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Microsoft: Desktop Bridge Apps Can Put Some PCs in an Endless Boot Loop

Issues with Desktop Bridge and AMD drivers have been causing some users to have persistent crashes or boot loops. Microsoft is working on the issue and will roll out an update soon.


Last night confirmed a major issue with a number of Desktop Bridge apps. When running Win32 apps ported to the Windows Store, some users are getting the error code: “0x139 (KERNEL_SECURITY_CHECK_ FAILURE).”

The error results in the PC shutting down unexpectedly, and if the application runs on startup this could cause a boot loop. The issue seems to be most prevalent for those with AMD drivers, but also happens in other select cases.

Updates and Workarounds

According to official documentation, Microsoft has resolved this issue internally already. You should get an automatic update soon that will solve the problem.

Until then, there are several things you can do to ensure your computer is safe. Here are Microsoft's official instructions:

  • “Uninstall the app or avoid using it until this page is updated to indicate that the fix has been delivered.
  • In the meantime, if you want to use the app and your PC has an AMD graphics card, uninstalling the current driver and installing an older version instead will likely resolve the problem.

If you're already in a boot loop, I'm afraid you're in for a bad time. Microsoft recommends a system restore from before the apps were installed. This could result in a loss of data, so it's not ideal.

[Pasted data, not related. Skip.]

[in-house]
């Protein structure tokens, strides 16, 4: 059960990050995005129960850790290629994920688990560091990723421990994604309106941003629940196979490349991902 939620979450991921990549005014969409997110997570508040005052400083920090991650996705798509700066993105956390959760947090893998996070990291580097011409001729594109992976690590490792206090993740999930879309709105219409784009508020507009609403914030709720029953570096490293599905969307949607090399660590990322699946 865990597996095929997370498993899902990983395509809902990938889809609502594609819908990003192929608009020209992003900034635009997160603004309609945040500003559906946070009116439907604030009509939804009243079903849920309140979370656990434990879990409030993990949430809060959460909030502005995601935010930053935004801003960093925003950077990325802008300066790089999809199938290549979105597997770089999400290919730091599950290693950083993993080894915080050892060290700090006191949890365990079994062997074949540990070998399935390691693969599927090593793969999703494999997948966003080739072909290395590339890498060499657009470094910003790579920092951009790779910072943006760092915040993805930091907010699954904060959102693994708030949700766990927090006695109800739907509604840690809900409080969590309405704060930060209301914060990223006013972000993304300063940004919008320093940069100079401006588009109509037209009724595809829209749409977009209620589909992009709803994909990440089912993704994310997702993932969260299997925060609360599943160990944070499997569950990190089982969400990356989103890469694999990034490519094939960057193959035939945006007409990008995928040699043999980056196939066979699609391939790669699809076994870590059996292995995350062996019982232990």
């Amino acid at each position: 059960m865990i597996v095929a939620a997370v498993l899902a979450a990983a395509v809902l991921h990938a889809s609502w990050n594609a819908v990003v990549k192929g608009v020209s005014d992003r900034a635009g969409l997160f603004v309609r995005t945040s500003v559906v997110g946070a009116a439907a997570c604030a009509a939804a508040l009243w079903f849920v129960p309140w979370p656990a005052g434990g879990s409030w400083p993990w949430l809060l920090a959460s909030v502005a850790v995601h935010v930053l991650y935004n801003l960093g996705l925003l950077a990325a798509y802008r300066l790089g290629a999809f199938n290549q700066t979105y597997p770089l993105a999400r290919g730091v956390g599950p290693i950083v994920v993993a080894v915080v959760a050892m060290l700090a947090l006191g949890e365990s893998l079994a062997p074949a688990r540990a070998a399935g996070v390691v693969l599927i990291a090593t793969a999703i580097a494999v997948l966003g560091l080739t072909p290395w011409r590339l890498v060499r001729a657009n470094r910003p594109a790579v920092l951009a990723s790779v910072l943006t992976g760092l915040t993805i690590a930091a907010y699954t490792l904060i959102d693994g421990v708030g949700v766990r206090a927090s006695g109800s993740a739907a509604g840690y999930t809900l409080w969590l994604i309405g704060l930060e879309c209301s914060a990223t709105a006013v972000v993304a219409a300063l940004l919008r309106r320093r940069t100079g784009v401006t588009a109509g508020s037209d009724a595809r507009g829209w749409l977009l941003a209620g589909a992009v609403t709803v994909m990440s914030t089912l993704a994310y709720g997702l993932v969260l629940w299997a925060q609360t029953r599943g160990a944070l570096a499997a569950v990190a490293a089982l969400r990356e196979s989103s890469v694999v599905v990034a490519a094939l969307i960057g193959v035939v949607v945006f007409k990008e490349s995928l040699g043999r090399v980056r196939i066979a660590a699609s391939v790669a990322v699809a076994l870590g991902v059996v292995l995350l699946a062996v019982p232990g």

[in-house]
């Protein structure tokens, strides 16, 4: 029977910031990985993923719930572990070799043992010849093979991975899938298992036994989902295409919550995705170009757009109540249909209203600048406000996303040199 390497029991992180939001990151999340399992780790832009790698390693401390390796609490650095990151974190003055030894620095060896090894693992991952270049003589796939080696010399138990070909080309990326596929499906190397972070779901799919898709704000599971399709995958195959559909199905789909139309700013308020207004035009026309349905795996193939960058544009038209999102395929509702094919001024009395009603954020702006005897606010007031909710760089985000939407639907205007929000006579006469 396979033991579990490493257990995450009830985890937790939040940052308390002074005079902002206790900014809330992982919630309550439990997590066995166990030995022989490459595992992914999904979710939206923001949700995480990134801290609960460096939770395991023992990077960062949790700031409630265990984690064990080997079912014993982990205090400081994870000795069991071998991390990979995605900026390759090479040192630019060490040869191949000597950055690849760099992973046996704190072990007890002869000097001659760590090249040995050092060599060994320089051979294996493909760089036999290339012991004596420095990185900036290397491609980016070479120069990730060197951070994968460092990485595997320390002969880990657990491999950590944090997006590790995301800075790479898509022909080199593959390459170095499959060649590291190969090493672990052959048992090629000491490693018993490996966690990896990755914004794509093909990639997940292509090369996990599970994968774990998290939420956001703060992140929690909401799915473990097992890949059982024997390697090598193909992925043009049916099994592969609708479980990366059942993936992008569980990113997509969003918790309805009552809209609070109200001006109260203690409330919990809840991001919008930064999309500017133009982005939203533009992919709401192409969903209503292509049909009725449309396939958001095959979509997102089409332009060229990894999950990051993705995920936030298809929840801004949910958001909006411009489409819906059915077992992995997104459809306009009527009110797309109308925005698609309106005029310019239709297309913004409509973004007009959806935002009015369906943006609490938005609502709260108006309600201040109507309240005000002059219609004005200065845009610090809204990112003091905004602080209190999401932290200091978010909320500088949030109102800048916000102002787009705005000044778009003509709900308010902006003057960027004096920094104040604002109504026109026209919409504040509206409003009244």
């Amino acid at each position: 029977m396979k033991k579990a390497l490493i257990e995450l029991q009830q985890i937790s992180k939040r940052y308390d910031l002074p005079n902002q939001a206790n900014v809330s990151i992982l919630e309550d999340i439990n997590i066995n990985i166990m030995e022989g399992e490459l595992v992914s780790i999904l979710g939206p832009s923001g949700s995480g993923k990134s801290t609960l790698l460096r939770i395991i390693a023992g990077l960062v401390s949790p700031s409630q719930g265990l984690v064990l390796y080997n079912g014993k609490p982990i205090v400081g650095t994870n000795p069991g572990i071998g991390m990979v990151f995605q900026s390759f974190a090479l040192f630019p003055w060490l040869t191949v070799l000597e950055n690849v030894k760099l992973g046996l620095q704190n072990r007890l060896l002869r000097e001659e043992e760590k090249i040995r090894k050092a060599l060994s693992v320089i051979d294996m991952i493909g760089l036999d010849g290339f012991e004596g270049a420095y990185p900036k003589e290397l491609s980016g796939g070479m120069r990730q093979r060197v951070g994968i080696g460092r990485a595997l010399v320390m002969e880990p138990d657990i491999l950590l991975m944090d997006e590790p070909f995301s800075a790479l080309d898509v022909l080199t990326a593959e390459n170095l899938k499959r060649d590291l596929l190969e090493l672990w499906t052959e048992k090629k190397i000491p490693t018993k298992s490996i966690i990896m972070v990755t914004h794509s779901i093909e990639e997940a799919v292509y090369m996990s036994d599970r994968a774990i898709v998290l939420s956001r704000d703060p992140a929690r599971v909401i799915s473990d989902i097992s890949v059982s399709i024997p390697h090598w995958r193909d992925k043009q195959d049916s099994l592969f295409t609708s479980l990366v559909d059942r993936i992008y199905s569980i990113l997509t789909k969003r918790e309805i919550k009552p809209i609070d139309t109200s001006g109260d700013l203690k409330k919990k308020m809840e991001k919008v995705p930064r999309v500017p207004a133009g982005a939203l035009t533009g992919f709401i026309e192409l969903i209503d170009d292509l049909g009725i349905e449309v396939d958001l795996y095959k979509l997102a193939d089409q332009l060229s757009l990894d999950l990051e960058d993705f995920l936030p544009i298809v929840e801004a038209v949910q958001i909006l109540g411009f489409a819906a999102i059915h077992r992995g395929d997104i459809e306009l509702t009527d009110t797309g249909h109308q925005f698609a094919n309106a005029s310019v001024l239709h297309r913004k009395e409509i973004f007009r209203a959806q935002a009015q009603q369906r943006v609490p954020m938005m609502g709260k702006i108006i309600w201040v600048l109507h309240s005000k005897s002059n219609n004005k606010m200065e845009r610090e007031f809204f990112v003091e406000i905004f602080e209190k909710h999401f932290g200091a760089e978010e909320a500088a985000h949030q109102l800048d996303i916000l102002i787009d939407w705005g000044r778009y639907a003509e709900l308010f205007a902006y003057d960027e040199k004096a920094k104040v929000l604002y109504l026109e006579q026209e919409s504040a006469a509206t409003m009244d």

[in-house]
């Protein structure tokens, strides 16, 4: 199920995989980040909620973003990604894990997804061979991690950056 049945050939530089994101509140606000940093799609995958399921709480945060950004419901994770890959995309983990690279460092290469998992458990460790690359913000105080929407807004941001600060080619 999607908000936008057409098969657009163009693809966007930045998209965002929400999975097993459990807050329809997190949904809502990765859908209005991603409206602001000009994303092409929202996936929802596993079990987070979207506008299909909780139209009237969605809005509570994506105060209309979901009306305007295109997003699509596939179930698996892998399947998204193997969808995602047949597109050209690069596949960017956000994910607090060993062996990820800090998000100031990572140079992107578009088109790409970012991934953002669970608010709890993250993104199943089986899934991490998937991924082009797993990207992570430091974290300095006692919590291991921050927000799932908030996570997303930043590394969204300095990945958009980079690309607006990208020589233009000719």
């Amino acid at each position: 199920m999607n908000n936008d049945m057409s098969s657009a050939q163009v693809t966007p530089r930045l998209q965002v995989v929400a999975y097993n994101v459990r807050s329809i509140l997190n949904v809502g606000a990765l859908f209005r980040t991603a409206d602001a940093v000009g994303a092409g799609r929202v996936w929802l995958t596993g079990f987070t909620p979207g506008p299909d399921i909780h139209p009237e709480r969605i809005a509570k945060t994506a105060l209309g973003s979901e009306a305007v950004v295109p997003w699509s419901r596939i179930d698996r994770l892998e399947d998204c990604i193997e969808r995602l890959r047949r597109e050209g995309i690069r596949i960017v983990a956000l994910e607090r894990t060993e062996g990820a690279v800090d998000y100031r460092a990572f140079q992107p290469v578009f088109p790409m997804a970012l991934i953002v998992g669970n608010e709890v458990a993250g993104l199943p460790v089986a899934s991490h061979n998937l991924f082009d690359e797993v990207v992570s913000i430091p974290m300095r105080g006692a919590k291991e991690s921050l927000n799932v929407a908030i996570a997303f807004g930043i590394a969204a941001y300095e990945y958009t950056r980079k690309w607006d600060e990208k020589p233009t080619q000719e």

The Testing Process

The problem may speak to the larger issue of improper testing. We've recently seen Windows builds with webcam and PowerShell issues, and now this. Microsoft's Insider program is great, but dedicated internal testing by professionals will always win out.

In this case, however, Insiders would have been a great a resource for finding the issue with different system configurations. Instead, Insiders didn't get access to Bridge for some time, and apps only came to the store recently.

Whatever the case, recent builds have shown something needs to change about the testing model. Above anything else, users need to know that their OS and data is stable and secure. Hopefully, Microsoft will learn from its mistakes, and this will be the last issue we see for a while.

Ryan Maskell
Ryan Maskellhttps://ryanmaskell.co.uk
Ryan has had a passion for gaming and technology since early childhood. Fusing the skills from his Creative Writing and Publishing degree with profound technical knowledge, he enjoys covering news about Microsoft. As an avid writer, he is also working on his debut novel.

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